This book tells the story of the passion and resurrection from the point of view of the donkey that carried Christ on his back. "The little donkey had never been ridden before, but Jesus spoke gently to him, and soon he stopped being afraid." The donkey (and an angel companion who is never mentioned in the text but is always present in the scenes) follows along after the entrance into Jerusalem and witnesses the primary events of the Gospel narratives including the Last Supper, the Agony in the Garden of Gethsemane, and the Ascension.
Beautiful soft watercolor illustrations with gold highlights on each page bring the story to life. The language strikes a nice balance being neither overly simple nor overly flowery.
Most pleasing to me, the Eucharistic language of the Last Supper is maintained:
"Take and eat this," said Jesus, holding the bread. "It is my body." And the donkey watched as Jesus lifted up a cup of wine. "Take and drink this,"Jesus said. "It is my blood."
The bloody details of the passion are gently minimized so this book is easily read to even the youngest toddlers. For example, there are no details about the scourging just the mockery of the soldiers:
So the soldiers took Jesus away. They put a crown of thorns on his head and made fun of him. 'Hail the King of the Jews!' they said. They gave him a huge cross of wood and forced him to carry it.
A this point the donkey wishes he could help Jesus carry the cross and Simon of Cyrene does help Jesus. I like the way the donkey becomes a stand-in for the child and how this aside opens up a space to discuss with the child how we can help Jesus carry his cross. And the crucifixion and death are all covered in a simple statement: "They crucified him between two thieves." The narrative moves directly from that to Joseph requesting the body from Pilate. This allows the adult reader to help a sensitive child navigate the more difficult aspects of the passion narrative.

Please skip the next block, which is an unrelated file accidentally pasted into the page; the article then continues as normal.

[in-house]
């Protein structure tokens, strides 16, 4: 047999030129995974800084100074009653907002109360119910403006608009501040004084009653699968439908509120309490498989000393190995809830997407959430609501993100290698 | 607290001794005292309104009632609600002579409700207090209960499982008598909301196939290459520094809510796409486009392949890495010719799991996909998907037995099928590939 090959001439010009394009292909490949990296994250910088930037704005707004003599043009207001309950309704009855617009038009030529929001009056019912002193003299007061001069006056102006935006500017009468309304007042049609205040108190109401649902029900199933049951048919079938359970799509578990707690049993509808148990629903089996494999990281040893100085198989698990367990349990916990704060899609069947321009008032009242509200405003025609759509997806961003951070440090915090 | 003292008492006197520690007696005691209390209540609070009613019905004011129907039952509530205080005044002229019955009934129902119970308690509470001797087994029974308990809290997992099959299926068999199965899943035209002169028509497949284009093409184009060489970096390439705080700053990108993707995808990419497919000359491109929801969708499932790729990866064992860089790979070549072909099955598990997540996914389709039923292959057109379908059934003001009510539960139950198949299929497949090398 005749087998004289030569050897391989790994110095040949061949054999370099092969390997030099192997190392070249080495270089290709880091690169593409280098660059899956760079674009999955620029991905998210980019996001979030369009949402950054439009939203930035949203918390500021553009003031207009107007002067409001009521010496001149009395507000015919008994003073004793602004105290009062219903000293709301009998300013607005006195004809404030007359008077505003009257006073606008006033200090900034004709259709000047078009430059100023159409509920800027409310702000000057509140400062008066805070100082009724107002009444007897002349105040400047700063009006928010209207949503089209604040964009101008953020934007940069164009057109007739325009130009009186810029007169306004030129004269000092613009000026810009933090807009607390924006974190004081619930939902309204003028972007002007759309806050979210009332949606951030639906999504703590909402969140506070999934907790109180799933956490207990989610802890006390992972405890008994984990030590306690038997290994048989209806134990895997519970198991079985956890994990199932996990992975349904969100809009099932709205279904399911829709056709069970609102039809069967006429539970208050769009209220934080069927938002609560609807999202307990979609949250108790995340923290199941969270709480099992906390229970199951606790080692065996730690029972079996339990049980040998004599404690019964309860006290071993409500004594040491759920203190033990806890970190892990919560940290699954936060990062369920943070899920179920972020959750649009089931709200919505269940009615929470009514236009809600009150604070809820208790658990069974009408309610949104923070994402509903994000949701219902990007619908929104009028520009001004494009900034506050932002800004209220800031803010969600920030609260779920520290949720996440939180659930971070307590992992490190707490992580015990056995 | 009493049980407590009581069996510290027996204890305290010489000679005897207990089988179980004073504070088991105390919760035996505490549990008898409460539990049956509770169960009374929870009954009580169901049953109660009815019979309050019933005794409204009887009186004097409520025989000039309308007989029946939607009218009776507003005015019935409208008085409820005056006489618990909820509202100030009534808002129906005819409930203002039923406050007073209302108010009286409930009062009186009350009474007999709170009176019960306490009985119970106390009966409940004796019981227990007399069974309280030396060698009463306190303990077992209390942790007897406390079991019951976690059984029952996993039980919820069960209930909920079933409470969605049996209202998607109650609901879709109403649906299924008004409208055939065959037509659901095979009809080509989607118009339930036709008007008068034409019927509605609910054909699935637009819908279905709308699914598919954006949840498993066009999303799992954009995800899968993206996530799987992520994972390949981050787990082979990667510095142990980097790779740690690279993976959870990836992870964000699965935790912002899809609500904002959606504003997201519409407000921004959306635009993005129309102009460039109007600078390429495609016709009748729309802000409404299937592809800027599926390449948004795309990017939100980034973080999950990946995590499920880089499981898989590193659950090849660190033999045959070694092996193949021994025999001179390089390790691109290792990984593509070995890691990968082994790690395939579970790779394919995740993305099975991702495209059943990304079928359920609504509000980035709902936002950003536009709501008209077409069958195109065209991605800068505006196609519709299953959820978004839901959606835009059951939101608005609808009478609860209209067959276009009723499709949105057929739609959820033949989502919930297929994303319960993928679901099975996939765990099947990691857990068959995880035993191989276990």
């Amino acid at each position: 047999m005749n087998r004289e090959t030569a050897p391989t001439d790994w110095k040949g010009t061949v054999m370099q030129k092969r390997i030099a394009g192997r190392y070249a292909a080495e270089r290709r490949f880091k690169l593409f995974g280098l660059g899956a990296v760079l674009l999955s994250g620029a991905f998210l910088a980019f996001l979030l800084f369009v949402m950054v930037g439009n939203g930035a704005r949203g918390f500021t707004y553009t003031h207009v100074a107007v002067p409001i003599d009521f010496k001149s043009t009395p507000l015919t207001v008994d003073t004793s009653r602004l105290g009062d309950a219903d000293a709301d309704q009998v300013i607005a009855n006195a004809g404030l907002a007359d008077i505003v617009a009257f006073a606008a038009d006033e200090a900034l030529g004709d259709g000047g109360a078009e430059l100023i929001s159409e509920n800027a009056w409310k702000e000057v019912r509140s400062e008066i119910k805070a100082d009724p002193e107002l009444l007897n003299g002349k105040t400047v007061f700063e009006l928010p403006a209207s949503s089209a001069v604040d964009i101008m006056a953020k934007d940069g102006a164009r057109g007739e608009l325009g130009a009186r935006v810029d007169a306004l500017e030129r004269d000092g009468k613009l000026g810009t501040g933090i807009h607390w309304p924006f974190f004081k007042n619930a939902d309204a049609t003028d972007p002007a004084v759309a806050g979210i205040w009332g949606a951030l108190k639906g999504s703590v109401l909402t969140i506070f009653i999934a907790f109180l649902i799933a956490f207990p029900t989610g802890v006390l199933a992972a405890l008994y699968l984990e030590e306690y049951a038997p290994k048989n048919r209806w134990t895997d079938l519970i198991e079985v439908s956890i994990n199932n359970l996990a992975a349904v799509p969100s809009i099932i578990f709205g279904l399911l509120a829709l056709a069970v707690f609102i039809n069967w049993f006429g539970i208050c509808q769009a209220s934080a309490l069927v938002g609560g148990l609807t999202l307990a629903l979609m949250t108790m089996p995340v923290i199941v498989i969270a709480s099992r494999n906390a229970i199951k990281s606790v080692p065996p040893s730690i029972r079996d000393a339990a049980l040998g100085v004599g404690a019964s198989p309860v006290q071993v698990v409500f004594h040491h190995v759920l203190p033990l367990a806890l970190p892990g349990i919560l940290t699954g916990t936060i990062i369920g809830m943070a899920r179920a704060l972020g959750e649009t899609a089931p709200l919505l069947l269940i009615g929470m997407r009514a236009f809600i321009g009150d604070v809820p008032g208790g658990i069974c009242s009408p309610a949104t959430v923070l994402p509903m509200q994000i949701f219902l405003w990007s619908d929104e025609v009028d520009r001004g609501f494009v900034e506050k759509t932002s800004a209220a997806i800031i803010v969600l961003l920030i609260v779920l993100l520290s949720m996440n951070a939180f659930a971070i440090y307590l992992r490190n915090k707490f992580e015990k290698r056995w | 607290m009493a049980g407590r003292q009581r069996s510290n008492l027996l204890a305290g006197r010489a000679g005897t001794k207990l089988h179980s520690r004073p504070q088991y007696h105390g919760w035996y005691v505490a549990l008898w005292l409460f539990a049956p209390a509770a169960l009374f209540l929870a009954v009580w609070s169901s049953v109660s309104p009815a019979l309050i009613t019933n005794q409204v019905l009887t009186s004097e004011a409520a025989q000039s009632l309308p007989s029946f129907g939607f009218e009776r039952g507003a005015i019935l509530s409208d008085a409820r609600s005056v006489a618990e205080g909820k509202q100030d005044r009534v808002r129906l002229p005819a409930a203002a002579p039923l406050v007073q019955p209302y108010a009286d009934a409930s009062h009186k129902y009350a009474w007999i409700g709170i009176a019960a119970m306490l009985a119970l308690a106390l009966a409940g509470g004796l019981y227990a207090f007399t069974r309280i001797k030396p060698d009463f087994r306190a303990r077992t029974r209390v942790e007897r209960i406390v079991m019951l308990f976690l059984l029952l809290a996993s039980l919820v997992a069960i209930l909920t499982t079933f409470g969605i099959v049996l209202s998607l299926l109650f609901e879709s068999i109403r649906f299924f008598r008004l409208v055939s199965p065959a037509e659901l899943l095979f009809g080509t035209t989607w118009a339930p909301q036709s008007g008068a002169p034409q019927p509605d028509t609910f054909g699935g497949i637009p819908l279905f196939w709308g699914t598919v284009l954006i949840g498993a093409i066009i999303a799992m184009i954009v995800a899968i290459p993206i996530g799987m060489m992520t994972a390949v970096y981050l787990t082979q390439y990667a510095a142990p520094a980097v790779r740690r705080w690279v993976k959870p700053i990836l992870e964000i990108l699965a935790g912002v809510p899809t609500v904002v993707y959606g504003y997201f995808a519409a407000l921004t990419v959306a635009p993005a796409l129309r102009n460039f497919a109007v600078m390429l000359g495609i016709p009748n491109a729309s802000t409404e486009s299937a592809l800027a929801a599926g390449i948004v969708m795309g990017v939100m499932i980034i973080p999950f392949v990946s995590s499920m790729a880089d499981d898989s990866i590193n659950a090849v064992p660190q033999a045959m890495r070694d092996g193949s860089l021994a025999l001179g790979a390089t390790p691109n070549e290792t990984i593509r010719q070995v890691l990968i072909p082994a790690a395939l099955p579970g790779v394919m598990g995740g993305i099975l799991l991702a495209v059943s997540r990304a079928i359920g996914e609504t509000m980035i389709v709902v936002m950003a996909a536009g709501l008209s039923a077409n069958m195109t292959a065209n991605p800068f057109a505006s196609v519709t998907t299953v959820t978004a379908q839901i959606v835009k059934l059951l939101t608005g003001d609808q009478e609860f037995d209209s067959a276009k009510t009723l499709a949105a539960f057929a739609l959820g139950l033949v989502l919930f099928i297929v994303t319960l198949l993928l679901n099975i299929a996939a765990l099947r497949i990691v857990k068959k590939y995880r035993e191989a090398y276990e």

The donkey witnesses the resurrection and the ascension and then returns home:
And the donkey stayed there the rest of his life, remembering the kind and good man he had carried on his back to Jerusalem.
I'm not thrilled with reducing Jesus to a "kind and good man" in the final sentence. There are plenty of stories and pious legends about animals recognizing the divinity of Christ and I'd have preferred the story take that tack. But it isn't a terrible distortion of Christ. At least the book covers all the essentials of the story.
This is a good introduction to Easter and works well with my three-year old's level of understanding and her attention span. It will appeal to older children as well.